Tuesday, April 10, 2007


Definition: the transposition of initial or other sounds of words, usually by accident and usually with comic effect. Named for Rev. William A. Spooner (1844-1930), warden of New College, Oxford, who was famous for such mistakes.

Examples of what one meant to say vs. what one said:
crushing blow vs. blushing crow
jelly beans vs. belly jeans
taking a shower vs. shaking a tower

I was talking to a friend on the phone this morning, and she had one of these accidental experiences. And, I explained that I do this from time to time. I know it happened just last week at church, but now I can't remember what I accidentally said. I DO know it happens more frequently, for some unknown reason, when I say particular phrases:

Hits and Misses
New York
Banana Nut Bread

I don't know why.

Talking about this today reminded me of the Andy Griffith Show. Whenever we stayed at Grandma and Grandpa Stremmel's house, it was pretty definite that we'd see at least one episode, if not two or three episodes, of the program. It was their favorite, and the cable stations - especially TBS - packed in multiple showings of the program each day. I can't estimate how many times I've seen certain ones, and it was especially funny to see Grandpa, Grandma, and Uncle Roger anticipate what was sure to happen next to Barney Fife or recite the exchange that was about to occur between characters. Well, in one of the episodes we like the most, Barney gives the governor a ticket (for illegal parking, I believe.) But, Barney unknowingly drinks spiked water from the water cooler (because Otis has been messing with it) and becomes rather bold in his inebriated state. When Andy speaks to him about the possible retaliation Barney might receive from the governor, Barney basically tells Andy that he's not worried about it and stands by his act as an officer of the law: "Tell the governor to put THAT in his smipe and poke it!" Dumb, but it still makes me laugh.


Anonymous said...

My best buddy in St. Louis talks like this quite often :-) Flannel Chipper (Channel Flipper) was one of her better ones. If I think of a few more I'll let you know!


Elizabeth said...

What is the difference between mild dyslexia and a spoonerism? I always attributed my mixing up the first letters of a series of words to be dyslexia; spoonerism is more fun...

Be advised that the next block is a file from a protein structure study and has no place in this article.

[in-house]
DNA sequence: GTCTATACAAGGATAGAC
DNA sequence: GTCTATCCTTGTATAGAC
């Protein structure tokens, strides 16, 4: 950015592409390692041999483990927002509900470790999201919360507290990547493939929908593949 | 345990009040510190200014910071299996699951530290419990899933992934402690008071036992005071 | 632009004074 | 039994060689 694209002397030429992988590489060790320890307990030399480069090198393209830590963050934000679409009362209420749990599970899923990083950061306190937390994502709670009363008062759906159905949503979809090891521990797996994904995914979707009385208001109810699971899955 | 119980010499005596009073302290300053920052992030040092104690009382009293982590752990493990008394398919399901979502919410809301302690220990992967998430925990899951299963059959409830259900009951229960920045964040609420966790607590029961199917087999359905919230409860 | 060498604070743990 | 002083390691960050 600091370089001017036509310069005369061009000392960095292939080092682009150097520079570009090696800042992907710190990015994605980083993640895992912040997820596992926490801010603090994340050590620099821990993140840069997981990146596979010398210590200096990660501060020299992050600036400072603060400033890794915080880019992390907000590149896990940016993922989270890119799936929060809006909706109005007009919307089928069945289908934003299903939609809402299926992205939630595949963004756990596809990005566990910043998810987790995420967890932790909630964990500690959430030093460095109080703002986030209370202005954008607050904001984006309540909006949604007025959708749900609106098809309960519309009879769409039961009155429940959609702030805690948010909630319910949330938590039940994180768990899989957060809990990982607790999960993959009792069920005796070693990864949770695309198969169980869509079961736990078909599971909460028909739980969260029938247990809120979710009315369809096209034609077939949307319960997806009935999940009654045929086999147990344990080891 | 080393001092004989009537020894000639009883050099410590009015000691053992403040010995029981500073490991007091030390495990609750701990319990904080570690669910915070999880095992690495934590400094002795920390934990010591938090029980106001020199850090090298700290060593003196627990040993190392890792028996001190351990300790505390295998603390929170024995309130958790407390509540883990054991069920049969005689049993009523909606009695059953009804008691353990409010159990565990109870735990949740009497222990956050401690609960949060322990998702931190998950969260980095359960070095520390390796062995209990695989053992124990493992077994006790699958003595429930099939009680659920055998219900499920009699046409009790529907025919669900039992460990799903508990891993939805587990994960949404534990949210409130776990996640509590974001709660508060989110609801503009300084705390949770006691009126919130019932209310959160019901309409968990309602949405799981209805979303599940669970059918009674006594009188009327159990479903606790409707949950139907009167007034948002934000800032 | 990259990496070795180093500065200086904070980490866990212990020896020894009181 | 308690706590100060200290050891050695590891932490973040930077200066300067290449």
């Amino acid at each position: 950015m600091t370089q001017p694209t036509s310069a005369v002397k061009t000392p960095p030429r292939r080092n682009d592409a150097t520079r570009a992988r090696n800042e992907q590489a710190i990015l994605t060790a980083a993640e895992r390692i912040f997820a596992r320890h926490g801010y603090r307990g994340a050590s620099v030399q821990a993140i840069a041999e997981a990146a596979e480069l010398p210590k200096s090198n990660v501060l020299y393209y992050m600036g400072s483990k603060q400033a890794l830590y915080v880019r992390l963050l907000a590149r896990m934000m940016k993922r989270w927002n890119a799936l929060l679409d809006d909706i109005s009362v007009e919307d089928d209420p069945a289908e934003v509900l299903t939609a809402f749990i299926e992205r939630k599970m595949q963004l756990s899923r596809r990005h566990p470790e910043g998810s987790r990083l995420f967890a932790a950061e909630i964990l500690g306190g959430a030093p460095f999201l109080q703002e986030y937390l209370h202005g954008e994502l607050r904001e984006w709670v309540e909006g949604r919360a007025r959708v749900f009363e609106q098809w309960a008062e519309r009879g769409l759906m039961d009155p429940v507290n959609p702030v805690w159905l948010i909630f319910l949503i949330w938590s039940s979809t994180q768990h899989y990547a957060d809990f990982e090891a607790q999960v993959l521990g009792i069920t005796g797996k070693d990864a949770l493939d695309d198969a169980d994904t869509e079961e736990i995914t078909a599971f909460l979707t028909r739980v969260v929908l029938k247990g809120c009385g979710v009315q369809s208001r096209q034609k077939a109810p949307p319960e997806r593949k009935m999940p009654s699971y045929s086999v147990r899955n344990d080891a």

strem said...

Laurie: Please tell your buddy that hers is a fantastic spoonerism!

Elizabeth: So, we're getting technical, eh? Well, my guess would be dyslexia would be the obstacle in *reading* the phrase and interchanging letters... while spoonerism is just *speaking* incorrectly by interchanging the letters or sounds. Somewhat similar, maybe.... but extremely different. Maybe Sister Liz can provide an extremely educated answer because of her expertise in speech pathology, therapy, auditory processing, etc.

strem said...

Dad couldn't log on to blogger for some reason, but he wanted to pass on a story that Archie Campbell from Hee Haw used to tell. Dad says that Victor Borge also used to recite this: Rindercella. A little long, but I'll just post it here.

Intro: Peacorn! Popnuts! Chewing Can! and Gumdy!....Have you ever heard about spoonerisms? Well, now let me tell you the story about Rindercella...

Once apon a time, in a coreign fountry, there lived a very geautiful birl; her name was Rindercella. Now, Rindercella lived with her mugly other and her two sad bisters. And in that same coreign fountry, there lived a very prandsom hince.

One day, the prandsom hince decided to have a bancy fall. He invited people from riles amound, especially the pich reople. But Rindercella could not go because all she had to wear were some old rirty dags. So she just cat fsdown and scried. She was a kitten there a scrien, when all of a sudden her gairy fodmother appeared. And she waived her wagic mand...and all of a sudden there appeared before her, a cig boach and hix white sorces to take her to the bancy fall. But now she said to Rindercella, "Rindercella, you must be home before nidmight, or I'll purn you into a tumpkin!"

So Rindercella went to the bancy fall, where she met the very prandsom hince, who she had been watchin through a widden hindow. She and the prandsom hince nanced all dight till nidmight...and they lell in fove. Suddenly, the mid clock struck night; Rindercella staced down the rairs, and just she beached the rottom, she slopped her dripper!

The next day, the prandsom hince went all over the coreign fountry looking for the geautiful birl who had slopped her dripper. He came to Rindercella's house. He tried it on Rendercella's mugly other...and it fidn't dit. He tried it on her two sigly usters...and it fidn't dit. He tried it on Rindercella...and it fid dit, it was exactly the sight rize!

The next day, Rindercella and the prandsom hince were married and they lived everly hafter happward.

Now, the moral of the story is this: If you ever loll in fove with a prandsom hince, be sure and slop your dripper!

Other Mother said...

One of our favorites is from the dear brother-in-law who said he took a leaceful grape over the fence! (graceful leap)

Chris said...

Last year on a bike ride with Lydia and her friend Shelly, we were riding on a wooded trail with roots all over the ground. It was quite a bouncy ride so I yelled back to them, "my bounce is biking!" (Should have said my bike is bouncing.) Happens even to the best of us! :-)

Elizabeth said...

Awh, poor rindercella.

That's really funny